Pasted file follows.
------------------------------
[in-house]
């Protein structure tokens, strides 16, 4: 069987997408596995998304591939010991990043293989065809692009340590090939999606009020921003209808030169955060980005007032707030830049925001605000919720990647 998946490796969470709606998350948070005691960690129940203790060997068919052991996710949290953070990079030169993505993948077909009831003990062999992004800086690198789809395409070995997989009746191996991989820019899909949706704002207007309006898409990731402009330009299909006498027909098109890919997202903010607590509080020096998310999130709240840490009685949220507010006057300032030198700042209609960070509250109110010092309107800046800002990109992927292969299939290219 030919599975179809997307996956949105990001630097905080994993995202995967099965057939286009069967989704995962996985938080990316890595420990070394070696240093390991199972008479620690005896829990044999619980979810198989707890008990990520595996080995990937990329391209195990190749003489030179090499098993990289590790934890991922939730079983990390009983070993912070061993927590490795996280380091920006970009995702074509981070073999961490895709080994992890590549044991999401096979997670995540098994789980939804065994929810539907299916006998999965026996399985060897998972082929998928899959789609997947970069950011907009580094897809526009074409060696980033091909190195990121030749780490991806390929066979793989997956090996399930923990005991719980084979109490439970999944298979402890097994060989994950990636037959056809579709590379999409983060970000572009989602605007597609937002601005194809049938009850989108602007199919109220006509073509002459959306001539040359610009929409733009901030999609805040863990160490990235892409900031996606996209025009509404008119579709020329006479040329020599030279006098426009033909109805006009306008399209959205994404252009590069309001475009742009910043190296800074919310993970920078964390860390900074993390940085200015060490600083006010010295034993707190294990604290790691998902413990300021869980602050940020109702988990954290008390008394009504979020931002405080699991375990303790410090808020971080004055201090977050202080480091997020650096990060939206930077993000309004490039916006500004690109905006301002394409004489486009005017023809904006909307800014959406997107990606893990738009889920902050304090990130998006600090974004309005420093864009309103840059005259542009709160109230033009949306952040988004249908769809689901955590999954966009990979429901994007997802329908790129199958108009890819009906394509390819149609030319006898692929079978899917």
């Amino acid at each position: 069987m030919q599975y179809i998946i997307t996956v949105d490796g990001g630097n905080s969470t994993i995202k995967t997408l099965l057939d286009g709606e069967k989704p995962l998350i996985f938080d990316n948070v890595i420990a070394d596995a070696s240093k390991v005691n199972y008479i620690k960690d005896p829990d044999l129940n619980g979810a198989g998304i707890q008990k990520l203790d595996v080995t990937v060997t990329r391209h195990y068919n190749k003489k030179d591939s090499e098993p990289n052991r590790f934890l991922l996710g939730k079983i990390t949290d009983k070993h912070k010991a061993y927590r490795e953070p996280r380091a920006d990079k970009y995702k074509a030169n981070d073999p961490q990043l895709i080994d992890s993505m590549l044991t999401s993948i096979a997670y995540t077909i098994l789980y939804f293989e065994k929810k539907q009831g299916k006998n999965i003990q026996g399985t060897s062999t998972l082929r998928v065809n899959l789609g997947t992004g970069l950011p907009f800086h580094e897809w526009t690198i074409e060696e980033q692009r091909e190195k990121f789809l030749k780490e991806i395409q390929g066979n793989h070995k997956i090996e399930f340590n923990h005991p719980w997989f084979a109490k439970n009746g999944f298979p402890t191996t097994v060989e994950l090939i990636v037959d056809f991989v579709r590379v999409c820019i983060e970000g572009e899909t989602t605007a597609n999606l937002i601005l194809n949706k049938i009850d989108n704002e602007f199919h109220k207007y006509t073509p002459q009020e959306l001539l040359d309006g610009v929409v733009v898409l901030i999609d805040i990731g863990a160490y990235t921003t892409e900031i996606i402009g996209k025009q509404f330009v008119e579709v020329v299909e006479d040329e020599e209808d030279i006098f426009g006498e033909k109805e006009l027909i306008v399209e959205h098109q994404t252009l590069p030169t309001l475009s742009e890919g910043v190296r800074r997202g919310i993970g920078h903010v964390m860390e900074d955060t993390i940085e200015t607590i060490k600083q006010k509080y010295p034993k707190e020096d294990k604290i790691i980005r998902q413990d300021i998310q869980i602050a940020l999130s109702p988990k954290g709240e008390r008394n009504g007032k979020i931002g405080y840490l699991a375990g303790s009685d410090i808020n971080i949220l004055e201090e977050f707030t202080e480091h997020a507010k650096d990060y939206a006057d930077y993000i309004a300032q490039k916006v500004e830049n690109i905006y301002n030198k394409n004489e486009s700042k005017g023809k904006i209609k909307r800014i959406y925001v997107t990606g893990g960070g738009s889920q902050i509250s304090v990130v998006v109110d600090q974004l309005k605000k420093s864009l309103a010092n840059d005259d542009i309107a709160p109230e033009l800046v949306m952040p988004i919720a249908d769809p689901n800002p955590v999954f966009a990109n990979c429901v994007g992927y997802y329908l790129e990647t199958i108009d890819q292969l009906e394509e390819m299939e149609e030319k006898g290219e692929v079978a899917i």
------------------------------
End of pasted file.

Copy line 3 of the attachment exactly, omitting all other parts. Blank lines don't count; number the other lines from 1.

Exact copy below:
């Amino acid at each position: 069987m030919q599975y179809i998946i997307t996956v949105d490796g990001g630097n905080s969470t994993i995202k995967t997408l099965l057939d286009g709606e069967k989704p995962l998350i996985f938080d990316n948070v890595i420990a070394d596995a070696s240093k390991v005691n199972y008479i620690k960690d005896p829990d044999l129940n619980g979810a198989g998304i707890q008990k990520l203790d595996v080995t990937v060997t990329r391209h195990y068919n190749k003489k030179d591939s090499e098993p990289n052991r590790f934890l991922l996710g939730k079983i990390t949290d009983k070993h912070k010991a061993y927590r490795e953070p996280r380091a920006d990079k970009y995702k074509a030169n981070d073999p961490q990043l895709i080994d992890s993505m590549l044991t999401s993948i096979a997670y995540t077909i098994l789980y939804f293989e065994k929810k539907q009831g299916k006998n999965i003990q026996g399985t060897s062999t998972l082929r998928v065809n899959l789609g997947t992004g970069l950011p907009f800086h580094e897809w526009t690198i074409e060696e980033q692009r091909e190195k990121f789809l030749k780490e991806i395409q390929g066979n793989h070995k997956i090996e399930f340590n923990h005991p719980w997989f084979a109490k439970n009746g999944f298979p402890t191996t097994v060989e994950l090939i990636v037959d056809f991989v579709r590379v999409c820019i983060e970000g572009e899909t989602t605007a597609n999606l937002i601005l194809n949706k049938i009850d989108n704002e602007f199919h109220k207007y006509t073509p002459q009020e959306l001539l040359d309006g610009v929409v733009v898409l901030i999609d805040i990731g863990a160490y990235t921003t892409e900031i996606i402009g996209k025009q509404f330009v008119e579709v020329v299909e006479d040329e020599e209808d030279i006098f426009g006498e033909k109805e006009l027909i306008v399209e959205h098109q994404t252009l590069p030169t309001l475009s742009e890919g910043v190296r800074r997202g919310i993970g920078h903010v964390m860390e900074d955060t993390i940085e200015t607590i060490k600083q006010k509080y010295p034993k707190e020096d294990k604290i790691i980005r998902q413990d300021i998310q869980i602050a940020l999130s109702p988990k954290g709240e008390r008394n009504g007032k979020i931002g405080y840490l699991a375990g303790s009685d410090i808020n971080i949220l004055e201090e977050f707030t202080e480091h997020a507010k650096d990060y939206a006057d930077y993000i309004a300032q490039k916006v500004e830049n690109i905006y301002n030198k394409n004489e486009s700042k005017g023809k904006i209609k909307r800014i959406y925001v997107t990606g893990g960070g738009s889920q902050i509250s304090v990130v998006v109110d600090q974004l309005k605000k420093s864009l309103a010092n840059d005259d542009i309107a709160p109230e033009l800046v949306m952040p988004i919720a249908d769809p689901n800002p955590v999954f966009a990109n990979c429901v994007g992927y997802y329908l790129e990647t199958i108009d890819q292969l009906e394509e390819m299939e149609e030319k006898g290219e692929v079978a899917i």